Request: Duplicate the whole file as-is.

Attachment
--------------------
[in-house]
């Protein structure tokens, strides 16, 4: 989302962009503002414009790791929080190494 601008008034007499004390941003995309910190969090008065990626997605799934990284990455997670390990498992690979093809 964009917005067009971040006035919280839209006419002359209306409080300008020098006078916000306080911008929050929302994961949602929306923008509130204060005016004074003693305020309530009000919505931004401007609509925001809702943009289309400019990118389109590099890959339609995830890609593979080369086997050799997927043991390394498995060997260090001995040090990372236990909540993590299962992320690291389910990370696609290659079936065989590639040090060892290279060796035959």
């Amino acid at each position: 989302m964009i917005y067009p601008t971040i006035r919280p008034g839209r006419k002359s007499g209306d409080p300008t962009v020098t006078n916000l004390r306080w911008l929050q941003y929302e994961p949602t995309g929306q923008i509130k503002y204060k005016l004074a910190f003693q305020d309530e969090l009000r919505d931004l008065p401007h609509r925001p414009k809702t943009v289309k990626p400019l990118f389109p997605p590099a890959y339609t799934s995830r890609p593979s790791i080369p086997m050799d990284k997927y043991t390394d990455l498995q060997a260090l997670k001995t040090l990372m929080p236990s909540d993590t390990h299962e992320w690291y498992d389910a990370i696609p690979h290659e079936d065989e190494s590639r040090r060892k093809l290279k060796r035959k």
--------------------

[in-house]
């Protein structure tokens, strides 16, 4: 989302962009503002414009790791929080190494 601008008034007499004390941003995309910190969090008065990626997605799934990284990455997670390990498992690979093809 964009917005067009971040006035919280839209006419002359209306409080300008020098006078916000306080911008929050929302994961949602929306923008509130204060005016004074003693305020309530009000919505931004401007609509925001809702943009289309400019990118389109590099890959339609995830890609593979080369086997050799997927043991390394498995060997260090001995040090990372236990909540993590299962992320690291389910990370696609290659079936065989590639040090060892290279060796035959």
């Amino acid at each position: 989302m964009i917005y067009p601008t971040i006035r919280p008034g839209r006419k002359s007499g209306d409080p300008t962009v020098t006078n916000l004390r306080w911008l929050q941003y929302e994961p949602t995309g929306q923008i509130k503002y204060k005016l004074a910190f003693q305020d309530e969090l009000r919505d931004l008065p401007h609509r925001p414009k809702t943009v289309k990626p400019l990118f389109p997605p590099a890959y339609t799934s995830r890609p593979s790791i080369p086997m050799d990284k997927y043991t390394d990455l498995q060997a260090l997670k001995t040090l990372m929080p236990s909540d993590t390990h299962e992320w690291y498992d389910a990370i696609p690979h290659e079936d065989e190494s590639r040090r060892k093809l290279k060796r035959k």